Motocross Rider Is on a New Path

By Katie Carrera
Washington Post Staff Writer
Saturday, June 23, 2007

BALTIMORE, June 22 -- A dismayed 6-year-old Katrina Stenberg wheeled over to her father on her hot pink scooter Friday with a problem.

"Daddy, daddy! They tried to take my scooter away!"

"Just don't let them," he replied, and Katrina, pleased with the answer, continued darting between a group of freestyle motocrossers at the Dew Tour's Panasonic Open at the Camden Yards Sports Complex.

"I hope she's not going to ride FMX [freestyle motocross]," said her father, professional freestyle motocross rider Jeremy Stenberg, as Katrina scooted away. "I don't want her to deal with broken bones. I don't care if she rides her dirt bike and stuff like that but let's keep her a girly girl. She's into shopping already."

A look at his tattoos and West Coast swagger and it would be easy to label Stenberg with the "wild child" action sports stereotype that he admits he used to be. But now with a daughter and wife, the 25-year-old is in a new stage of his life.

"I usually think about that before I ride," he said. "I know I've got to keep myself healthy. I've got a family to take care of."

Stenberg, who is known as one of the best back-flippers in FMX, finished second in the inaugural Dew Tour in 2005, the same year he snagged his first "X" Games gold medal for Moto-X best trick. He makes his third appearance on the tour this summer, after rebounding from a gruesome crash in last year's Panasonic Open in Louisville. After the first of two runs in Louisville, Stenberg trailed two riders in the standings and decided to attempt a back-flip on the quarter-pipe during his second run, even though he felt uncomfortable performing the trick. Stenberg hit the jump too fast and peeled away from his 220-pound bike, falling about 35 feet to the packed dirt below.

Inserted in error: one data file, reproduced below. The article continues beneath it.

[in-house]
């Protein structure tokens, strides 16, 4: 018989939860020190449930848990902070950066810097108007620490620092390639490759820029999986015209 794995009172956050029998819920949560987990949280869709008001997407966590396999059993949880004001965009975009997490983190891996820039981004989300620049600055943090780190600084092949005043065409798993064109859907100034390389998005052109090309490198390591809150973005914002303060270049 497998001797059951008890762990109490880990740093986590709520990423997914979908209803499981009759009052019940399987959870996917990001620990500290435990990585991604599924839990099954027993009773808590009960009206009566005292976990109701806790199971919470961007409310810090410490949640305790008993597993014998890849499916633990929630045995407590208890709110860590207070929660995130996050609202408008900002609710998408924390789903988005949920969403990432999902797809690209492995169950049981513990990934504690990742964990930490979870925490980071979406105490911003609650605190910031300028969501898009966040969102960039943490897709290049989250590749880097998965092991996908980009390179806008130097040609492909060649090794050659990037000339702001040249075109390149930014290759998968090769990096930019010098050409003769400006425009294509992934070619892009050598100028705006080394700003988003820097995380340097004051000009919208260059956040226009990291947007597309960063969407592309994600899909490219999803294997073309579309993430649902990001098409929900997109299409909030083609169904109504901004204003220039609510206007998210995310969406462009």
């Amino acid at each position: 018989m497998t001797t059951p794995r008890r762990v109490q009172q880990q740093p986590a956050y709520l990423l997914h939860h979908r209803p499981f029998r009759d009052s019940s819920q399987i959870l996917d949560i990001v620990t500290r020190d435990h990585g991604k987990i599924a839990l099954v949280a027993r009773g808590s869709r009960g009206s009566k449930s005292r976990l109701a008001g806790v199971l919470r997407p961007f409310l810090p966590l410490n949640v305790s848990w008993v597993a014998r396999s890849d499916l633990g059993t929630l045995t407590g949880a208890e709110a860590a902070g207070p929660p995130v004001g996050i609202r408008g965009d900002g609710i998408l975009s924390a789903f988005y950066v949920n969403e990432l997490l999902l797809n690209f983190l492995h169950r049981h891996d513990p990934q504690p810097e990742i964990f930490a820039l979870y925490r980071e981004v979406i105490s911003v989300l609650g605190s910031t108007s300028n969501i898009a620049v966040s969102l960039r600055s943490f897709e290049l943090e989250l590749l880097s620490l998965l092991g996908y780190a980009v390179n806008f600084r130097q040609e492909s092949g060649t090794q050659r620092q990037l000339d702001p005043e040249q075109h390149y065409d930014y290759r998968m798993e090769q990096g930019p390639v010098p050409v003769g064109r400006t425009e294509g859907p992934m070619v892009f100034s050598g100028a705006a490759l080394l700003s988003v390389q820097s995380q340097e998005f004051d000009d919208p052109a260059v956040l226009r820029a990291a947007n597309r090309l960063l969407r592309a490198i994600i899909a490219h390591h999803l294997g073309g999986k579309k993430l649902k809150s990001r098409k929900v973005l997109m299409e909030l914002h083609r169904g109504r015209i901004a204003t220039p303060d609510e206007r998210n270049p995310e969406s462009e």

"That flip should have been nothing for him, it was just a fluke thing. He's is one of the best flippers out there," said Ronnie Faisst, a FMX rider and good friend of Stenberg's. "As soon as he came off the bike, just because of how high he was, we started running down there. I couldn't talk to him, but I could just tell by the look in his eyes he was hurt bad."

The feet-first landing resulted in compound fractures in the tibia and fibula in his left leg and a shattered right ankle. Stenberg spent the next eight months off his dirt bike, four of them in a wheelchair. He hasn't competed since the accident.

"Jeremy's super-impulsive," his manager, Rich Swisher, said. "There's just a small delay between his brain and anything he does and that wheelchair was like being in handcuffs for him."

Stenberg's grateful he didn't hurt himself any worse in the fall, but the months of physical limitation wore on the active California native.

"The only thing I could do was get into my electric wheelchair. It would take me about 10 minutes to get into it, go into the bedroom after banging into 10 walls and lay on the bed," he recalled.

Stenberg, who is nicknamed "Twitch" because he has Tourette Syndrome, said the disorder doesn't bother him when he's riding and that the crash came from putting too much pressure on himself.

"I've met a lot of kids, especially at the Dew Tour, who have had Tourette's and feel like it has held them back," Stenberg said. "I'm out there just to let them know you can do whatever you want to do. You don't have to let Tourette's get in your way."

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